Health Co-Benefits of Sub-National Renewable Energy Policy in the U.S.

Journal Article
Health Co-Benefits of Sub-National Renewable Energy Policy in the U.S.
Dimanchev, E., S. Paltsev, M. Yuan, D. Rothenberg, C.Tessum, J.D. Marshall and N.E. Selin (2019)
Environmental Research Letters, 14(8) (doi: 10.1088/1748-9326/ab31d9)

Abstract/Summary:

Summary: Amid rollbacks of the Clean Power Plan and other environmental regulations at the federal level several U.S. states, cities and towns have resolved to take matters into their own hands and implement policies to promote renewable energy and reduce greenhouse gas emissions.  One popular approach, now in effect in 29 states and the District of Columbia, is to set Renewable Portfolio Standards (RPS), which require electricity suppliers to source a designated percentage of electricity from available renewable power generating technologies.

Boosting levels of renewable electric power not only helps mitigate global climate change but also reduces local air pollution. Quantifying the extent to which this approach improves air quality could help legislators better assess the pros and cons of implementing policies such as RPS. Toward that end, a research team at MIT has developed a new modeling framework that combines economic and air-pollution models to assess the projected sub-national impacts of RPS and carbon pricing on air quality and human health, as well as on the economy and on climate change. In a study focused on the U.S. Rust Belt, their assessment showed that the financial benefits associated with air quality improvements from these policies would more than pay for the cost of implementing them.

Applying their modeling framework, the MIT researchers estimated that existing RPS in the nation’s Rust Belt region generate a health co-benefit of $94 per ton of carbon dioxide (CO2) reduced in 2030, or 8 cents for each kilowatt hour (kWh) of renewable energy deployed in 2015 dollars. Their central estimate is 34 percent larger than total policy costs. The team also determined that carbon pricing delivers a health co-benefit of $211 per ton of CO2 reduced in 2030, 63% greater than the health co-benefit of reducing the same amount of CO2 through an RPS approach.

Citation:

Dimanchev, E., S. Paltsev, M. Yuan, D. Rothenberg, C.Tessum, J.D. Marshall and N.E. Selin (2019): Health Co-Benefits of Sub-National Renewable Energy Policy in the U.S.. Environmental Research Letters, 14(8) (doi: 10.1088/1748-9326/ab31d9) (https://iopscience.iop.org/article/10.1088/1748-9326/ab31d9)
  • Journal Article
Health Co-Benefits of Sub-National Renewable Energy Policy in the U.S.

Dimanchev, E., S. Paltsev, M. Yuan, D. Rothenberg, C.Tessum, J.D. Marshall and N.E. Selin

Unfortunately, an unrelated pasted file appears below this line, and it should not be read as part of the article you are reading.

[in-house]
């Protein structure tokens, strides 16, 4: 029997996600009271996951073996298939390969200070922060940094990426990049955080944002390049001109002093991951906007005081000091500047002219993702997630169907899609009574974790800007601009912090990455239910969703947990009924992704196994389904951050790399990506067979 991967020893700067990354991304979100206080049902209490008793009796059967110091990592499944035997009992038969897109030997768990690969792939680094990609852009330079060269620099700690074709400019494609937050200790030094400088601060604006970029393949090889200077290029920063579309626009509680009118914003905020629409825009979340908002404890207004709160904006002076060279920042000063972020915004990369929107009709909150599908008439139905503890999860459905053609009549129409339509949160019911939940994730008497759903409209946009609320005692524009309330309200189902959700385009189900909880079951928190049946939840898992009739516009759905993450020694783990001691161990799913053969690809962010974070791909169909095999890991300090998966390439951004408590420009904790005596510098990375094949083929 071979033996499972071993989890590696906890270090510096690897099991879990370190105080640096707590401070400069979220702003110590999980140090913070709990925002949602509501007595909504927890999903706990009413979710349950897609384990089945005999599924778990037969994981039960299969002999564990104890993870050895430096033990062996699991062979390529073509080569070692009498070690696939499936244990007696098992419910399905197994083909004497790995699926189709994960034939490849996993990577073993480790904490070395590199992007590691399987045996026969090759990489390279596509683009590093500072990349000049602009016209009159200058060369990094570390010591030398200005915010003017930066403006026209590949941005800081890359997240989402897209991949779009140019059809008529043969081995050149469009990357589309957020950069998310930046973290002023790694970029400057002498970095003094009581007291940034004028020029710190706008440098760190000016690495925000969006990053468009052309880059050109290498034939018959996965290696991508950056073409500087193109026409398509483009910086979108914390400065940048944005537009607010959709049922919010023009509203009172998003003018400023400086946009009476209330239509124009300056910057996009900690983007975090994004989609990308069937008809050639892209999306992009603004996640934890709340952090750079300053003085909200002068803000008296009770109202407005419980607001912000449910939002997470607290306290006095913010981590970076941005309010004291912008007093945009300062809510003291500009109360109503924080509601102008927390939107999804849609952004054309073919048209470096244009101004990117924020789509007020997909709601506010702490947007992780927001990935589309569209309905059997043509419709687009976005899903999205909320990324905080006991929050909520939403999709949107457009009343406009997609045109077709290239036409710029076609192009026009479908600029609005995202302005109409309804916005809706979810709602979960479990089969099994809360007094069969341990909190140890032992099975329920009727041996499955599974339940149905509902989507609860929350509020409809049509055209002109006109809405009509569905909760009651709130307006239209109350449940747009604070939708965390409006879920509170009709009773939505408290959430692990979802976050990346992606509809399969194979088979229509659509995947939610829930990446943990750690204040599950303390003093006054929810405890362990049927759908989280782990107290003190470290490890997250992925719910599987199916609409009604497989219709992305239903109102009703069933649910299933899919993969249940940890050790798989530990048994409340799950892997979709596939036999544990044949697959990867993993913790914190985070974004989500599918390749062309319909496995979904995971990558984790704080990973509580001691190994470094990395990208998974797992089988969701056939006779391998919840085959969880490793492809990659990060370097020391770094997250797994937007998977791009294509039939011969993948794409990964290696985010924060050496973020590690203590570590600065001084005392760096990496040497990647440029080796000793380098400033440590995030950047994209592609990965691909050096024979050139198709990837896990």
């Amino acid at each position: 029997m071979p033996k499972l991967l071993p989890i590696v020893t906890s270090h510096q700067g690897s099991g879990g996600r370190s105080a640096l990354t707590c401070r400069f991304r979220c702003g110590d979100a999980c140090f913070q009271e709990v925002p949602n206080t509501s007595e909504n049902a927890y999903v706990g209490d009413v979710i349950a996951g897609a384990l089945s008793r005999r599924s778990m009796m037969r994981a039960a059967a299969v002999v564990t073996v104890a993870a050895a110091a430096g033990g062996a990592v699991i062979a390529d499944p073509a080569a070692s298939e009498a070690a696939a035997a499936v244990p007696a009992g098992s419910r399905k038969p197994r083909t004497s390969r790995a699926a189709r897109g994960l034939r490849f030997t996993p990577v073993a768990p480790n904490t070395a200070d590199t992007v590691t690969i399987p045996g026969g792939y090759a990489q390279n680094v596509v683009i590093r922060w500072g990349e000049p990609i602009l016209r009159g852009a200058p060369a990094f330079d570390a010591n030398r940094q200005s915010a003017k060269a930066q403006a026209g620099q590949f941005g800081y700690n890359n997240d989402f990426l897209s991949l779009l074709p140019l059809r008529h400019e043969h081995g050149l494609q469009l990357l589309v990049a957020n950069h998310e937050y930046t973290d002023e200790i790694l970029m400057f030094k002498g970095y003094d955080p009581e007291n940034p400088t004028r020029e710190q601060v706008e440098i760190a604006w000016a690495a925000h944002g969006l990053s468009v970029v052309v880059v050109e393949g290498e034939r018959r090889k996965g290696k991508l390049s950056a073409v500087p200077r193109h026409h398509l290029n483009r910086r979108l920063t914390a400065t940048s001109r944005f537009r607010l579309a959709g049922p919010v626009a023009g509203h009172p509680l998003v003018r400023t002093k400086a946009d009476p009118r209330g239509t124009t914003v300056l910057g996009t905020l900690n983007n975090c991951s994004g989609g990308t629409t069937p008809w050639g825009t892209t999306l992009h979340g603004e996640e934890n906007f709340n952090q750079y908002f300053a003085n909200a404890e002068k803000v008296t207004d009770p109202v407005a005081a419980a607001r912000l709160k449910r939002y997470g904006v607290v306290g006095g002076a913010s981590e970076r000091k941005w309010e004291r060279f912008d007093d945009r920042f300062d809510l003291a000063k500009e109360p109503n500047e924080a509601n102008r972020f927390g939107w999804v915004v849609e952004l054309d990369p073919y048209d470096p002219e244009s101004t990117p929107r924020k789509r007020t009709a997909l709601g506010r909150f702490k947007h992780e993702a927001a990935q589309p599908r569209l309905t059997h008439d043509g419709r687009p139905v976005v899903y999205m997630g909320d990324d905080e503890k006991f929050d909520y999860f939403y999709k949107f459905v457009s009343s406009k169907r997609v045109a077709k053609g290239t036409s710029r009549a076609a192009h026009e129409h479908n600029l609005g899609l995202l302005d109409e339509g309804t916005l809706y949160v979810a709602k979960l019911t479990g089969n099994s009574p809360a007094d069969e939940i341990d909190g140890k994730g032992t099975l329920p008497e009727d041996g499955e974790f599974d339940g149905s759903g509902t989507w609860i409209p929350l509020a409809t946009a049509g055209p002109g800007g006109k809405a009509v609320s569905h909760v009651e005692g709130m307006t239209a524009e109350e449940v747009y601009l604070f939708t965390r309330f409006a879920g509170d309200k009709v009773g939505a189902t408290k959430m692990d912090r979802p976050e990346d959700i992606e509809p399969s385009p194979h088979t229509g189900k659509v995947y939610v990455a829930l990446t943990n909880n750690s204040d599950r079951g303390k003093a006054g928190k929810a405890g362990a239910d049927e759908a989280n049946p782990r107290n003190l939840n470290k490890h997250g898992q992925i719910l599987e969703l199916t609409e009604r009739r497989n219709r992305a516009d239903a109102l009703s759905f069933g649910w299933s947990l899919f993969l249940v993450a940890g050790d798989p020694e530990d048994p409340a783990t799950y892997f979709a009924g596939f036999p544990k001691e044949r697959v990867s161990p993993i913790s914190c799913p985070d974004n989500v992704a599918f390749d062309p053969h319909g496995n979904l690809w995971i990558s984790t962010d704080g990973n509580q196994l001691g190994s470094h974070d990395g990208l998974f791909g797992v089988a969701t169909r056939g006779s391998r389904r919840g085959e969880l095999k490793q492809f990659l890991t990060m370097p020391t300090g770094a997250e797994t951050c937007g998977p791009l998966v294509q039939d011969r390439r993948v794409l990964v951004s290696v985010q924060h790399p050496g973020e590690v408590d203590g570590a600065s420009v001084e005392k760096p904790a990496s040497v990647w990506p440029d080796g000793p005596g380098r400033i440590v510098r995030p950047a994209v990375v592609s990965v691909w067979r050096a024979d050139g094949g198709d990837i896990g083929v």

14(8) (doi: 10.1088/1748-9326/ab31d9)
2019

Abstract/Summary: 

Summary: Amid rollbacks of the Clean Power Plan and other environmental regulations at the federal level several U.S. states, cities and towns have resolved to take matters into their own hands and implement policies to promote renewable energy and reduce greenhouse gas emissions.  One popular approach, now in effect in 29 states and the District of Columbia, is to set Renewable Portfolio Standards (RPS), which require electricity suppliers to source a designated percentage of electricity from available renewable power generating technologies.

Boosting levels of renewable electric power not only helps mitigate global climate change but also reduces local air pollution. Quantifying the extent to which this approach improves air quality could help legislators better assess the pros and cons of implementing policies such as RPS. Toward that end, a research team at MIT has developed a new modeling framework that combines economic and air-pollution models to assess the projected sub-national impacts of RPS and carbon pricing on air quality and human health, as well as on the economy and on climate change. In a study focused on the U.S. Rust Belt, their assessment showed that the financial benefits associated with air quality improvements from these policies would more than pay for the cost of implementing them.

Applying their modeling framework, the MIT researchers estimated that existing RPS in the nation’s Rust Belt region generate a health co-benefit of $94 per ton of carbon dioxide (CO2) reduced in 2030, or 8 cents for each kilowatt hour (kWh) of renewable energy deployed in 2015 dollars. Their central estimate is 34 percent larger than total policy costs. The team also determined that carbon pricing delivers a health co-benefit of $211 per ton of CO2 reduced in 2030, 63% greater than the health co-benefit of reducing the same amount of CO2 through an RPS approach.

Supersedes: 

Health Co-Benefits of Sub-National Renewable Energy Policy in the U.S.

Posted to public: 

Monday, August 12, 2019 - 10:19